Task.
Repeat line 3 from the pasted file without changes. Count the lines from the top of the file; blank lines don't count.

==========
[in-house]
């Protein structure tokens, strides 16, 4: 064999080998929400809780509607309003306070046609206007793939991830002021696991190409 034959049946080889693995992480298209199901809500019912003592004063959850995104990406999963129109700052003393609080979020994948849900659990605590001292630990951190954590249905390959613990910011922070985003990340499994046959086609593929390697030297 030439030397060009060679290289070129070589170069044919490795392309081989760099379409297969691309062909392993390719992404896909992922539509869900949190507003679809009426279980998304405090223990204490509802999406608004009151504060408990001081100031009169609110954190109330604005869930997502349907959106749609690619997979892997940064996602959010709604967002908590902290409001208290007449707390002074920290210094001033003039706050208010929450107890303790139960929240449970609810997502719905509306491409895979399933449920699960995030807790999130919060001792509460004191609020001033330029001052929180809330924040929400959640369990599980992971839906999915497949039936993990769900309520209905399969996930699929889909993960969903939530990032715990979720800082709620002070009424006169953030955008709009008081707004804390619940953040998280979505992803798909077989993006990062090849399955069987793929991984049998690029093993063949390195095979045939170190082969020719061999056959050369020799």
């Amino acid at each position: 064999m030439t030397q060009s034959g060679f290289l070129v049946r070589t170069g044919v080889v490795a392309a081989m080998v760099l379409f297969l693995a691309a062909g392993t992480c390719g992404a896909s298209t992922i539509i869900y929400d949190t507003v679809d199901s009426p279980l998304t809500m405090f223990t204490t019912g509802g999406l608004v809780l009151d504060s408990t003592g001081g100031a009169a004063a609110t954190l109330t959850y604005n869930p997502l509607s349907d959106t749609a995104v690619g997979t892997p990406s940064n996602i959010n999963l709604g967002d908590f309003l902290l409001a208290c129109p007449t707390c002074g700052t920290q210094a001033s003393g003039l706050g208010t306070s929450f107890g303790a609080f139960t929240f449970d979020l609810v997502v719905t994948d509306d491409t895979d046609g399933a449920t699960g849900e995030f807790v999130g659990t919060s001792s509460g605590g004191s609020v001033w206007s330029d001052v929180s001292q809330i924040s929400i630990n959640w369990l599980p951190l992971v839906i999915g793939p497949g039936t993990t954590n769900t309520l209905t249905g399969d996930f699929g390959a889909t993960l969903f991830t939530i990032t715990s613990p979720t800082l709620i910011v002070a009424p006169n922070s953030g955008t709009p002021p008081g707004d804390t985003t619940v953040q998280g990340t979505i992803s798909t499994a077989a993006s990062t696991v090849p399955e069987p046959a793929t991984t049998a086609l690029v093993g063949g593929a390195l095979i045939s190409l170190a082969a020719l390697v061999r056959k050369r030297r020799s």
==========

């Amino acid at each position: 064999m030439t030397q060009s034959g060679f290289l070129v049946r070589t170069g044919v080889v490795a392309a081989m080998v760099l379409f297969l693995a691309a062909g392993t992480c390719g992404a896909s298209t992922i539509i869900y929400d949190t507003v679809d199901s009426p279980l998304t809500m405090f223990t204490t019912g509802g999406l608004v809780l009151d504060s408990t003592g001081g100031a009169a004063a609110t954190l109330t959850y604005n869930p997502l509607s349907d959106t749609a995104v690619g997979t892997p990406s940064n996602i959010n999963l709604g967002d908590f309003l902290l409001a208290c129109p007449t707390c002074g700052t920290q210094a001033s003393g003039l706050g208010t306070s929450f107890g303790a609080f139960t929240f449970d979020l609810v997502v719905t994948d509306d491409t895979d046609g399933a449920t699960g849900e995030f807790v999130g659990t919060s001792s509460g605590g004191s609020v001033w206007s330029d001052v929180s001292q809330i924040s929400i630990n959640w369990l599980p951190l992971v839906i999915g793939p497949g039936t993990t954590n769900t309520l209905t249905g399969d996930f699929g390959a889909t993960l969903f991830t939530i990032t715990s613990p979720t800082l709620i910011v002070a009424p006169n922070s953030g955008t709009p002021p008081g707004d804390t985003t619940v953040q998280g990340t979505i992803s798909t499994a077989a993006s990062t696991v090849p399955e069987p046959a793929t991984t049998a086609l690029v093993g063949g593929a390195l095979i045939s190409l170190a082969a020719l390697v061999r056959k050369r030297r020799s």